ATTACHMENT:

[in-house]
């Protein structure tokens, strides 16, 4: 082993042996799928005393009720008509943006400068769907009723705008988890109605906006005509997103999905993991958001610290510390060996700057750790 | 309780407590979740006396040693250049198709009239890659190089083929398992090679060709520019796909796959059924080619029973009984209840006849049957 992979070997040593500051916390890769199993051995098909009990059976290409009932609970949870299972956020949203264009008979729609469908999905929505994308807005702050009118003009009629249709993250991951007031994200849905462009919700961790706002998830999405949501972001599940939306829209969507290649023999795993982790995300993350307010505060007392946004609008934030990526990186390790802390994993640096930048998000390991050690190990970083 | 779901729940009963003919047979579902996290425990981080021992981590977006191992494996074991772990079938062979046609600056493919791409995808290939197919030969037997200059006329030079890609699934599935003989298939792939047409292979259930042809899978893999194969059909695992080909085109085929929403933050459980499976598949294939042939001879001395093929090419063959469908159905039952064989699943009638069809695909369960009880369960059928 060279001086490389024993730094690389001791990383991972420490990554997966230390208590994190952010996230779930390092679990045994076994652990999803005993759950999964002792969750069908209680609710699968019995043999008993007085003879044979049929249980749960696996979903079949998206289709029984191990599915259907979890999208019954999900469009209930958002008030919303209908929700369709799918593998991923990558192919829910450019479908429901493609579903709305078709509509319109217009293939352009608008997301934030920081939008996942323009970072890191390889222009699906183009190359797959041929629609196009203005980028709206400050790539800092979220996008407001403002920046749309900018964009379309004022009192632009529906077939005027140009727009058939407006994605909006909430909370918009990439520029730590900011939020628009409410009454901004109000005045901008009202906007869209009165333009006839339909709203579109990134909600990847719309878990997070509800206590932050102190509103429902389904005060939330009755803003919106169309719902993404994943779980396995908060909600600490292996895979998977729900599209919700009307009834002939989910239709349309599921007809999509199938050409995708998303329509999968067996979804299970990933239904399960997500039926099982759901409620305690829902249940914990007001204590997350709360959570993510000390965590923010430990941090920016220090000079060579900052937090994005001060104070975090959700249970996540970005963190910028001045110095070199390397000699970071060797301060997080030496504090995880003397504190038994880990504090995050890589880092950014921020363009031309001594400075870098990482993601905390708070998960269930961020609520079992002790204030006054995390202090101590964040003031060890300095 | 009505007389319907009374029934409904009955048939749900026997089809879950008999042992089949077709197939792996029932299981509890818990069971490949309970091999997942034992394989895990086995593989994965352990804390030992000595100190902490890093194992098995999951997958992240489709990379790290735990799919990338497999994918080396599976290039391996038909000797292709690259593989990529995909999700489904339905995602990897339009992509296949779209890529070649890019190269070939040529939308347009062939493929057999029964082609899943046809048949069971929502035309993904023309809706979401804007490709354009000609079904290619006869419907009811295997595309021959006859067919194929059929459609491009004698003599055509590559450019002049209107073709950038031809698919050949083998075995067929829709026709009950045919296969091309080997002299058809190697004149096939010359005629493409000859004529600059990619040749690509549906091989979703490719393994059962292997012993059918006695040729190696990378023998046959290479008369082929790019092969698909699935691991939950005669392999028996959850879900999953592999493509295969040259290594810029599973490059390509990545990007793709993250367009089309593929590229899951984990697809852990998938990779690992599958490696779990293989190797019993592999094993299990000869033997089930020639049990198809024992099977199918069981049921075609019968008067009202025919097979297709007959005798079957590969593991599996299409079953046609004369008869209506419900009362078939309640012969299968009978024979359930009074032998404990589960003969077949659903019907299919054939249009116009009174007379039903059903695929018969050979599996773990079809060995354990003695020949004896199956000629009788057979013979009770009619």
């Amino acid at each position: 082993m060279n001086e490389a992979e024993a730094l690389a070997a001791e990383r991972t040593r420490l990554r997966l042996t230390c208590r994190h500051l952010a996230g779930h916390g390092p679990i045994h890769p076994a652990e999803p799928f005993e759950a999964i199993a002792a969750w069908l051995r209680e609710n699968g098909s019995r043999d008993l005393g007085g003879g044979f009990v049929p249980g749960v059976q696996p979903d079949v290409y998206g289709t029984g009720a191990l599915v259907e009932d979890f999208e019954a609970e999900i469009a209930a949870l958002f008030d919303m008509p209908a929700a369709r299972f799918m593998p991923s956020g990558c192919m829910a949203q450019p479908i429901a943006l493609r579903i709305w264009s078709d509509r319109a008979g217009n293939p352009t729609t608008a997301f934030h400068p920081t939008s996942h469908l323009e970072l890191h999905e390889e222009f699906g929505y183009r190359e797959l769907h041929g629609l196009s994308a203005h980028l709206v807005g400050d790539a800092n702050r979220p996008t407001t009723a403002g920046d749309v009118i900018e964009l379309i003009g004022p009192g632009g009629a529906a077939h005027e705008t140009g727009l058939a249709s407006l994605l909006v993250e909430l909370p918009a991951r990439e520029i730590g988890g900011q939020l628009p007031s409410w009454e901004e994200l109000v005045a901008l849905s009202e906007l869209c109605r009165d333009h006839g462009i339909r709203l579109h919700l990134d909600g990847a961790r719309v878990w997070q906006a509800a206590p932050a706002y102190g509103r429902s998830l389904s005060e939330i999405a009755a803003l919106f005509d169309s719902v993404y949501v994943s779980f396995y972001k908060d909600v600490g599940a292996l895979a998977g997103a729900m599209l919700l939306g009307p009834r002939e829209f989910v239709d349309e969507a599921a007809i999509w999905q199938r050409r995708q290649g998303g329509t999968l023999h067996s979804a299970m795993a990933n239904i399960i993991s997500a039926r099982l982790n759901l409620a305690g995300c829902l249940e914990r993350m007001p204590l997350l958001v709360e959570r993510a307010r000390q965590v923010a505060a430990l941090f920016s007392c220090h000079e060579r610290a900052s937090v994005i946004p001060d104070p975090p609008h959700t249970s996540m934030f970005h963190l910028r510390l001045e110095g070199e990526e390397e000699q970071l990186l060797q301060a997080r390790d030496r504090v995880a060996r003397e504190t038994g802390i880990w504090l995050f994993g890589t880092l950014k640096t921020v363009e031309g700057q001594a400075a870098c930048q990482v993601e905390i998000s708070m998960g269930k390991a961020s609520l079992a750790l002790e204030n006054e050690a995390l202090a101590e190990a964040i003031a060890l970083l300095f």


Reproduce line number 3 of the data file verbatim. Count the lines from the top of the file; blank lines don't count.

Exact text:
């Amino acid at each position: 082993m060279n001086e490389a992979e024993a730094l690389a070997a001791e990383r991972t040593r420490l990554r997966l042996t230390c208590r994190h500051l952010a996230g779930h916390g390092p679990i045994h890769p076994a652990e999803p799928f005993e759950a999964i199993a002792a969750w069908l051995r209680e609710n699968g098909s019995r043999d008993l005393g007085g003879g044979f009990v049929p249980g749960v059976q696996p979903d079949v290409y998206g289709t029984g009720a191990l599915v259907e009932d979890f999208e019954a609970e999900i469009a209930a949870l958002f008030d919303m008509p209908a929700a369709r299972f799918m593998p991923s956020g990558c192919m829910a949203q450019p479908i429901a943006l493609r579903i709305w264009s078709d509509r319109a008979g217009n293939p352009t729609t608008a997301f934030h400068p920081t939008s996942h469908l323009e970072l890191h999905e390889e222009f699906g929505y183009r190359e797959l769907h041929g629609l196009s994308a203005h980028l709206v807005g400050d790539a800092n702050r979220p996008t407001t009723a403002g920046d749309v009118i900018e964009l379309i003009g004022p009192g632009g009629a529906a077939h005027e705008t140009g727009l058939a249709s407006l994605l909006v993250e909430l909370p918009a991951r990439e520029i730590g988890g900011q939020l628009p007031s409410w009454e901004e994200l109000v005045a901008l849905s009202e906007l869209c109605r009165d333009h006839g462009i339909r709203l579109h919700l990134d909600g990847a961790r719309v878990w997070q906006a509800a206590p932050a706002y102190g509103r429902s998830l389904s005060e939330i999405a009755a803003l919106f005509d169309s719902v993404y949501v994943s779980f396995y972001k908060d909600v600490g599940a292996l895979a998977g997103a729900m599209l919700l939306g009307p009834r002939e829209f989910v239709d349309e969507a599921a007809i999509w999905q199938r050409r995708q290649g998303g329509t999968l023999h067996s979804a299970m795993a990933n239904i399960i993991s997500a039926r099982l982790n759901l409620a305690g995300c829902l249940e914990r993350m007001p204590l997350l958001v709360e959570r993510a307010r000390q965590v923010a505060a430990l941090f920016s007392c220090h000079e060579r610290a900052s937090v994005i946004p001060d104070p975090p609008h959700t249970s996540m934030f970005h963190l910028r510390l001045e110095g070199e990526e390397e000699q970071l990186l060797q301060a997080r390790d030496r504090v995880a060996r003397e504190t038994g802390i880990w504090l995050f994993g890589t880092l950014k640096t921020v363009e031309g700057q001594a400075a870098c930048q990482v993601e905390i998000s708070m998960g269930k390991a961020s609520l079992a750790l002790e204030n006054e050690a995390l202090a101590e190990a964040i003031a060890l970083l300095f």